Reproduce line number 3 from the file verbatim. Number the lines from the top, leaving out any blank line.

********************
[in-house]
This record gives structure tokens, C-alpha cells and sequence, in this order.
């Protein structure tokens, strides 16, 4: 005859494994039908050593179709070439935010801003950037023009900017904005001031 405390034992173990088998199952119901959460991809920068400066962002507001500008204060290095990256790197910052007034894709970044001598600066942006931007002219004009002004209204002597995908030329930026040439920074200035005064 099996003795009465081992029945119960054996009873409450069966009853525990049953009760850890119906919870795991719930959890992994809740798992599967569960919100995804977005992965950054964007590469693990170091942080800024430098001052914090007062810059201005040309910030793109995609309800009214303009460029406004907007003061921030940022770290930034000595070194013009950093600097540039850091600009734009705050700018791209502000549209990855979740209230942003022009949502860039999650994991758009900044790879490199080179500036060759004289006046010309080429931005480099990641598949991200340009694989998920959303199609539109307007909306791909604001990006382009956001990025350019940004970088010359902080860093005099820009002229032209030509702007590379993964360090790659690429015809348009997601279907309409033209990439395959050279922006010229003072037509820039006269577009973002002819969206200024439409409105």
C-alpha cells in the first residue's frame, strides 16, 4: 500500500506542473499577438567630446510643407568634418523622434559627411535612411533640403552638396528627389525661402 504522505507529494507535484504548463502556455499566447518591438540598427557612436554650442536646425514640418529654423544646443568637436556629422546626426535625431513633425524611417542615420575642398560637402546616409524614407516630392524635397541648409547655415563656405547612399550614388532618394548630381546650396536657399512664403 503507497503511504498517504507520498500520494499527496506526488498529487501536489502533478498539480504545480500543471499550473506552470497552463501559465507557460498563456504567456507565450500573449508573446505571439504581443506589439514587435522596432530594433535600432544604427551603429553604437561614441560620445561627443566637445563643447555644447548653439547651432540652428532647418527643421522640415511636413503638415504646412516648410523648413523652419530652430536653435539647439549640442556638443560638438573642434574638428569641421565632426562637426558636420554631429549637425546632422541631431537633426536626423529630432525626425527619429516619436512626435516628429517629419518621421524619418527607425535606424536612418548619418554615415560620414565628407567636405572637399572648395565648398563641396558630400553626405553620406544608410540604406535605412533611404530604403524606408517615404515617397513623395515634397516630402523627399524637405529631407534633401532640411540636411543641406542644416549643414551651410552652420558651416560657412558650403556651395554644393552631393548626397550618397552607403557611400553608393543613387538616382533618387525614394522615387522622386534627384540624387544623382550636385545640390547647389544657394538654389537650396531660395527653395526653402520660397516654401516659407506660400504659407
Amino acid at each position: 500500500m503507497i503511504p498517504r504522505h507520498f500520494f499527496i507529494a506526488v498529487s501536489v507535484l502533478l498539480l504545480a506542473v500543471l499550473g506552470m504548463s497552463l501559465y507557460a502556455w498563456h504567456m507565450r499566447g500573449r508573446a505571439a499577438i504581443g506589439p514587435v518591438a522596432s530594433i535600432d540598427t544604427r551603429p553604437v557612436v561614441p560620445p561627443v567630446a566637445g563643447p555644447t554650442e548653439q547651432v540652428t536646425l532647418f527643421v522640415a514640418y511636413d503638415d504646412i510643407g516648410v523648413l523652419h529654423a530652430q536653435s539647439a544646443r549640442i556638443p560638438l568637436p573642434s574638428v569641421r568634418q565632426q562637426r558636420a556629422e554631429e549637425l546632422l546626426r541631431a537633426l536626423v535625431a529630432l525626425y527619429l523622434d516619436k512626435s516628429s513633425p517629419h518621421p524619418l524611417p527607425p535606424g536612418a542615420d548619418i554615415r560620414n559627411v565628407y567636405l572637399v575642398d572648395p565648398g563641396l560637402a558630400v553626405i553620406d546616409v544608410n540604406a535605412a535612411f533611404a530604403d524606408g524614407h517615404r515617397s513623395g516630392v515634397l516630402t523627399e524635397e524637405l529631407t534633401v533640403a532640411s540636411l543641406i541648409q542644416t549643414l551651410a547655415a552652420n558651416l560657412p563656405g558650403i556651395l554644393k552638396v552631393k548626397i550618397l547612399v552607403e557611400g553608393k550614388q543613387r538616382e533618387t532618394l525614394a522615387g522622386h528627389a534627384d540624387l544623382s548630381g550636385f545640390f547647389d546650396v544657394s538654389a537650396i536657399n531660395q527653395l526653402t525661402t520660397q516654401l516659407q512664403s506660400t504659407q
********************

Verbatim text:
């Protein structure tokens, strides 16, 4: 005859494994039908050593179709070439935010801003950037023009900017904005001031 405390034992173990088998199952119901959460991809920068400066962002507001500008204060290095990256790197910052007034894709970044001598600066942006931007002219004009002004209204002597995908030329930026040439920074200035005064 099996003795009465081992029945119960054996009873409450069966009853525990049953009760850890119906919870795991719930959890992994809740798992599967569960919100995804977005992965950054964007590469693990170091942080800024430098001052914090007062810059201005040309910030793109995609309800009214303009460029406004907007003061921030940022770290930034000595070194013009950093600097540039850091600009734009705050700018791209502000549209990855979740209230942003022009949502860039999650994991758009900044790879490199080179500036060759004289006046010309080429931005480099990641598949991200340009694989998920959303199609539109307007909306791909604001990006382009956001990025350019940004970088010359902080860093005099820009002229032209030509702007590379993964360090790659690429015809348009997601279907309409033209990439395959050279922006010229003072037509820039006269577009973002002819969206200024439409409105």